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Saudi Journal of Kidney Diseases and Transplantation
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ORIGINAL ARTICLE Table of Contents   
Year : 2011  |  Volume : 22  |  Issue : 6  |  Page : 1164-1168
Renal sonographic parameters in human immunodeficiency virus - infected subjects and relationship to CD4 cell count

1 Department of Radiology, University of Benin Teaching Hospital, Benin City, Nigeria
2 Department of Medicine, University of Benin Teaching Hospital, Benin City, Nigeria

Correspondence Address:
Ademola A Adeyekun
Department of Radiology, University of Benin Teaching Hospital, PMB 1111 Benin City
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Source of Support: None, Conflict of Interest: None

PMID: 22089775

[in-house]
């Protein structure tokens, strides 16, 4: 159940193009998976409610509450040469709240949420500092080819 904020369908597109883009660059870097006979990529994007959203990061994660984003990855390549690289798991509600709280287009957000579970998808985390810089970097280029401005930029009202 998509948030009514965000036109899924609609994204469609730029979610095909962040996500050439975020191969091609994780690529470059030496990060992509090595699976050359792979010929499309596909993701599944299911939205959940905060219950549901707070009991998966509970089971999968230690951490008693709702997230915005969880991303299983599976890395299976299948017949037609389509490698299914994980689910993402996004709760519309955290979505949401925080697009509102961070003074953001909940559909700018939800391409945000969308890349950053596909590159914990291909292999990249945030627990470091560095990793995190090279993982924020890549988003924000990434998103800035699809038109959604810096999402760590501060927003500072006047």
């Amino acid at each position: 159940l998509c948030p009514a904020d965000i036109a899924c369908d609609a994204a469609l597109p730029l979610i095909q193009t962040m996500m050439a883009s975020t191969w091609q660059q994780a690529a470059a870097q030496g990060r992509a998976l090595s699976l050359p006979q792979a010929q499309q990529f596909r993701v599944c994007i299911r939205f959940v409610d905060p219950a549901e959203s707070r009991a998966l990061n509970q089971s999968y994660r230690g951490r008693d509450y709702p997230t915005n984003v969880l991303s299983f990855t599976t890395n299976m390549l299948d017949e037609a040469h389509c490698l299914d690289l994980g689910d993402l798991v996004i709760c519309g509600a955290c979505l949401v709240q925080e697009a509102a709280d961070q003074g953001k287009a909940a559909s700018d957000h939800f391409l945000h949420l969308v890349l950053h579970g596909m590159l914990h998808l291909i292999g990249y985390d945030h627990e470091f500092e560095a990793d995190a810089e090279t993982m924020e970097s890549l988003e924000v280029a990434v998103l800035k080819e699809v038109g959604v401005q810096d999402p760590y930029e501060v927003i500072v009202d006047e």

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Nephropathy in human immunodeficiency virus (HIV)-infected patient is common and constitutes a major cause of endstage kidney disease. CD4 cell count is a useful parameter in the assessment of the degree of immunosuppression among HIV-infected patients. Manifestations of renal disease are thought to be more profound when CD4 cell counts are low. Sonography is a safe and inexpensive method of evaluating renal disease, including renal sizes and degree of echogenicity. Ultrasound examination was carried out prospectively at the University of Benin Teaching Hospital on 120 HIV-infected patients comprising 45 males (37.5%) and 75 females (63.5%). Renal sizes and degree of echogenicity were assessed. Correlation with CD4 + cell counts of the patients was done. Mean CD4 cell count mean was 18.34 ± 142.18 cells/mm 3 with female patients having a significantly higher cell count compared with males. Seventy-four patients (63.8%) had a cell count of <200 cells/mm 3 . Renal sizes were normal in 85%, small in 7%, and large in 8% of patients. Fifty patients (41.7%) had increased renal echogenicity and 8 (6.7%) had severe increased echo-texture. CD4 cell count did not correlate with renal sizes and echotexture. Results of this study show that large kidneys and marked increase in renal echotexture were not common even in a population of patients where the majority had CD4 cell count < 200 cells/mm 3 . This study shows that increased renal sizes and degree of echogenicity alone are not useful predictors of renal involvement in HIV/AIDS.

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